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Linking Pay to Regulatory Compliance in the Energy Industry

As regulators in the energy industry expand their role and impact, a growing number of energy companies are warming up to the idea of explicitly tying executive and employee compensation to key performance indicators (KPIs) that focus on compliance with regulations from the CFTC (U.S. Commodity Futures Trading Commission), FERC (Federal Energy Regulatory Commission) and NERC (North American Electric Reliability Corporation). The idea is to further encourage behaviors and actions that help the business avoid regulatory problems and improve compliance.

A number of organizations in other industries have already established a link between pay and compliance. In some cases, they acted on their own initiative. But more often than not, their moves were prompted by outside pressure from the government or public. Over the past few years, a number of very high profile companies in retail, media, energy and financial services have had compliance issues – related both to internal and external requirements.  Issues included market manipulation, false reporting of data, corrupt foreign practices, and hacking of personal communications.  Because of the severity and/or high visibility of the events, in some cases significant reactive measures were taken by external stakeholders (e.g., boards and/or regulators) that drove companies to put programs in place.
In our view, energy companies may benefit from proactively developing solutions and approaches that make sense from a business perspective – instead of being forced to follow a generic mandate developed by legislators and regulators in response to a problem or crisis.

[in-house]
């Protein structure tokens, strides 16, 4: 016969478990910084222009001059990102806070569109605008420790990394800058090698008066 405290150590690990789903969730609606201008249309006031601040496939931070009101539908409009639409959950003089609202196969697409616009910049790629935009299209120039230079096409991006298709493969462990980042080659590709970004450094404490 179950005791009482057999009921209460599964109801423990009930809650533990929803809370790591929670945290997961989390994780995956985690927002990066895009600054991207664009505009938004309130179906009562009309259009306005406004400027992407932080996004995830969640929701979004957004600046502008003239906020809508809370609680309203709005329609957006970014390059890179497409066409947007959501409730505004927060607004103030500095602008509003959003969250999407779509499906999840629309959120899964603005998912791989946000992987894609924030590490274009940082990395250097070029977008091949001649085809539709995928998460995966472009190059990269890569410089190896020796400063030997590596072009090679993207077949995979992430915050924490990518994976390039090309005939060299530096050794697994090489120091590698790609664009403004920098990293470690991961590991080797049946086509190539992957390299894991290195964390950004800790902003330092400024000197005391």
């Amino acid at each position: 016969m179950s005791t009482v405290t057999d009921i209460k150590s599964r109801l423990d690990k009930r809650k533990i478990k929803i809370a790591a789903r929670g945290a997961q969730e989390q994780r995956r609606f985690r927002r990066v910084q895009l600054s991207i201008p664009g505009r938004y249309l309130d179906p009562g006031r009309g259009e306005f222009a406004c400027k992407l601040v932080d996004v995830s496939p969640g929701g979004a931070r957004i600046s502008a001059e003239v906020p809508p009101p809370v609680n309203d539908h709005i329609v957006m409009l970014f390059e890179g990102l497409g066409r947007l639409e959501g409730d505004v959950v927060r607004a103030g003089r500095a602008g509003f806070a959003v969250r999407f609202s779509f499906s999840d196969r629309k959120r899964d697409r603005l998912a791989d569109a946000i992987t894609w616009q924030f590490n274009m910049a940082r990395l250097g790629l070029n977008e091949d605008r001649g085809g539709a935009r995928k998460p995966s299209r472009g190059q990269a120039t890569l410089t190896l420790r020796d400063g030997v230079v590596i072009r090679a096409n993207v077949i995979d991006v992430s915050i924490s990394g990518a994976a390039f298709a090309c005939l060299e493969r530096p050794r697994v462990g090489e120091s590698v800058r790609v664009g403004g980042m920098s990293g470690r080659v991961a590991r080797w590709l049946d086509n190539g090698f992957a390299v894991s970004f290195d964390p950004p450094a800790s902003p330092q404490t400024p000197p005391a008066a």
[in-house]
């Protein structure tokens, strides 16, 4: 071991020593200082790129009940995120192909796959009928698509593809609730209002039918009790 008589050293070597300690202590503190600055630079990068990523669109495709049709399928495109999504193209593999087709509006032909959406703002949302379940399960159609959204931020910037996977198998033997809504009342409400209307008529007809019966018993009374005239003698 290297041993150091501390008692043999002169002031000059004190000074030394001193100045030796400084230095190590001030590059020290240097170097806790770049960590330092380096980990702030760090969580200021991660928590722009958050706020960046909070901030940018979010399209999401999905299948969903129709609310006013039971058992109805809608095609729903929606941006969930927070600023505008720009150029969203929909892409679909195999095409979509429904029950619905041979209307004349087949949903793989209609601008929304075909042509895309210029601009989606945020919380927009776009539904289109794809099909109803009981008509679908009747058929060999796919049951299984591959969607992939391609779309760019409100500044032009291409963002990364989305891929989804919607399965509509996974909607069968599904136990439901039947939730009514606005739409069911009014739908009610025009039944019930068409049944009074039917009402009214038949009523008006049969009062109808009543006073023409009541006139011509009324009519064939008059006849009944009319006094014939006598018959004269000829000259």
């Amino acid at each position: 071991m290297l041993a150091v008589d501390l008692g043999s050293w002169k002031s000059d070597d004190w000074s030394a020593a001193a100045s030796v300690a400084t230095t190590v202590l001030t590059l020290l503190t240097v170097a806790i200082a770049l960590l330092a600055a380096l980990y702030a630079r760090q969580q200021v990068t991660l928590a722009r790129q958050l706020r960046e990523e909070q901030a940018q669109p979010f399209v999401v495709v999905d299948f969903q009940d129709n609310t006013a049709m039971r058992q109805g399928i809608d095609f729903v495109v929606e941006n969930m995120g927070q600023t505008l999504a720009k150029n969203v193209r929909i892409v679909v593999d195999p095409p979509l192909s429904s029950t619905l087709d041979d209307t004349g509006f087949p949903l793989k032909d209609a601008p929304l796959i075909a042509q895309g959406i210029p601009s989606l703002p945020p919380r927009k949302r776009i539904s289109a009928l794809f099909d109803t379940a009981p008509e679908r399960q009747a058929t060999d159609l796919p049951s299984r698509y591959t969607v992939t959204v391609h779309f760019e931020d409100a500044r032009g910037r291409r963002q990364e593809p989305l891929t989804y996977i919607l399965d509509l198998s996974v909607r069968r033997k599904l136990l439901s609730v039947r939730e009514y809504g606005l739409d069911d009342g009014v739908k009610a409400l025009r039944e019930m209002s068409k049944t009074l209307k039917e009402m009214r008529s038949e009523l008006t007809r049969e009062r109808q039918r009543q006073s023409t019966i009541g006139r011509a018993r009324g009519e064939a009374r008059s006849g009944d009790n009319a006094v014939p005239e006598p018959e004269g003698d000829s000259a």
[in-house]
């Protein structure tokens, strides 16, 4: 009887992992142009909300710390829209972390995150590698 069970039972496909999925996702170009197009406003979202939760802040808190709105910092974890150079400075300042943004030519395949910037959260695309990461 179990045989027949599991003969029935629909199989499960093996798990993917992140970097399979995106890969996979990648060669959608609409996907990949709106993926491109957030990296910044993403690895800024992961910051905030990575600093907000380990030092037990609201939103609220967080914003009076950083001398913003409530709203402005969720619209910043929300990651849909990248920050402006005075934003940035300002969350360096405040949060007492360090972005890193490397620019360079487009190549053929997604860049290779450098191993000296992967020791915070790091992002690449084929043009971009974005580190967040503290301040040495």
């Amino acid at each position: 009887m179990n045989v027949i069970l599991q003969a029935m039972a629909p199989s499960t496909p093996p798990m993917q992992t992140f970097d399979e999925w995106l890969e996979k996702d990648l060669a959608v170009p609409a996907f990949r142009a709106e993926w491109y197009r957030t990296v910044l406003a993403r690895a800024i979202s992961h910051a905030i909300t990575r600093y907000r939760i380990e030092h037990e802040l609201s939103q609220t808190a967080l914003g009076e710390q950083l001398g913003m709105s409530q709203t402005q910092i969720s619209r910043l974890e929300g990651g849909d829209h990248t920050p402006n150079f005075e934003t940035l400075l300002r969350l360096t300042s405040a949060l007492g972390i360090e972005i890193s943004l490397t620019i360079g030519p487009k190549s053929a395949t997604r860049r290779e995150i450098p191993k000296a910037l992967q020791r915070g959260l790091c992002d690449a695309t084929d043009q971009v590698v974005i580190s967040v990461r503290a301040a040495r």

An initial step is to jointly develop a common set of four to eight KPIs that can be used to track and measure performance within each major sub-sector of the energy industry (e.g., utilities). Today, companies typically collect and analyze data for dozens of different compliance metrics across multiple areas of compliance risk, making it hard for executives and employees to know which ones really matter.

Responses to Deloitte’s 2012 Energy Compliance Survey  identified six compliance-related metrics that might provide a useful starting point for developing a common set of KPIs (figure 1).

Figure 1: Key compliance metrics

Once a handful of KPIs has been identified, the next step is to incorporate them into the company’s compensation programs. This will likely require specialized expertise, as designing compensation programs that effectively drive the right behavior is more art than science. However, as a general guideline, quantifiable KPIs that don’t involve self-reporting are generally the most appropriate for compensation programs. We are currently defining these types of KPIs for a number of clients and can expand the process if there is sufficient interest from other market participants to get involved in our pilot program – whether they are utilities, oil & gas companies, or even financial institutions with significant energy transacting exposure.

It’s worth noting that while the compensation tie-in tends to grab the most attention, we believe the most important step in the process is developing the KPIs. Getting those metrics right is more than half the battle, and can help effectively shape behavior, even without an explicit link to compensation. If you would like to participate in Deloitte’s 2013 Energy Compliance Survey and share your thoughts on the most important KPIs, please click on the link below.

Paul Campbell
Deloitte & Touche LLP


As used in this document, "Deloitte" means Deloitte LLP and its subsidiaries. Please see for a detailed description of the legal structure of Deloitte LLP and its subsidiaries. Certain services may not be available to attest clients under the rules and regulations of public accounting.

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